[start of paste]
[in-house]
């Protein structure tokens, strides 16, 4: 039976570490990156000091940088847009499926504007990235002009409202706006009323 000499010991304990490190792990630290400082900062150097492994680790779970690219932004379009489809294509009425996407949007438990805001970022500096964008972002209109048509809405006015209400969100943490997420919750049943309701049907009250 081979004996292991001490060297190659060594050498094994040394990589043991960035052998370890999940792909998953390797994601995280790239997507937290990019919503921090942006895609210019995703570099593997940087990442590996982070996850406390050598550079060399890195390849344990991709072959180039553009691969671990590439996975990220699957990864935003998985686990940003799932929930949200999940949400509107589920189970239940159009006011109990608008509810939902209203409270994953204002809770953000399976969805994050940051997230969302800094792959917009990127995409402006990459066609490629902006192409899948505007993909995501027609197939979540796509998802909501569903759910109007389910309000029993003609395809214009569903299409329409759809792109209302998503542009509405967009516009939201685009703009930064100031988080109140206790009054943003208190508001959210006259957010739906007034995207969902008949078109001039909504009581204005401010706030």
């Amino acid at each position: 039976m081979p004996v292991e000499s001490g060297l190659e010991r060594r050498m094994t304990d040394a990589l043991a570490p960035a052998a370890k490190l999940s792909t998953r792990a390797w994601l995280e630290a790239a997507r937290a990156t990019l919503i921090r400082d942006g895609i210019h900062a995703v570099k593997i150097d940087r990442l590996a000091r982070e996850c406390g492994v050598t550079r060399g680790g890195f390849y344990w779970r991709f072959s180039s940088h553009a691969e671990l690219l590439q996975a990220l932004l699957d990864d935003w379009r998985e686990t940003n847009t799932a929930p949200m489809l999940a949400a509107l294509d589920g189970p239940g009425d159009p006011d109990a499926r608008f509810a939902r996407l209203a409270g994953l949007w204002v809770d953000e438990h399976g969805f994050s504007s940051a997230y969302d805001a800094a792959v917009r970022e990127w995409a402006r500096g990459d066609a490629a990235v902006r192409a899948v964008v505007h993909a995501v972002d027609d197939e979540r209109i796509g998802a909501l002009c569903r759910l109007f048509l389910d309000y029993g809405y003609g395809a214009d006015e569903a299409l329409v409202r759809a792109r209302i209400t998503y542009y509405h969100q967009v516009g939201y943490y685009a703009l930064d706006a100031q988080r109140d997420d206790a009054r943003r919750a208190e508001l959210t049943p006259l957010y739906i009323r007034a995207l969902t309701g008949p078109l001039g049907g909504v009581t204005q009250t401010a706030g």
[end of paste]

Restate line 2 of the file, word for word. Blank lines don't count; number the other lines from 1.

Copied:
């Protein structure tokens, strides 16, 4: 039976570490990156000091940088847009499926504007990235002009409202706006009323 000499010991304990490190792990630290400082900062150097492994680790779970690219932004379009489809294509009425996407949007438990805001970022500096964008972002209109048509809405006015209400969100943490997420919750049943309701049907009250 081979004996292991001490060297190659060594050498094994040394990589043991960035052998370890999940792909998953390797994601995280790239997507937290990019919503921090942006895609210019995703570099593997940087990442590996982070996850406390050598550079060399890195390849344990991709072959180039553009691969671990590439996975990220699957990864935003998985686990940003799932929930949200999940949400509107589920189970239940159009006011109990608008509810939902209203409270994953204002809770953000399976969805994050940051997230969302800094792959917009990127995409402006990459066609490629902006192409899948505007993909995501027609197939979540796509998802909501569903759910109007389910309000029993003609395809214009569903299409329409759809792109209302998503542009509405967009516009939201685009703009930064100031988080109140206790009054943003208190508001959210006259957010739906007034995207969902008949078109001039909504009581204005401010706030």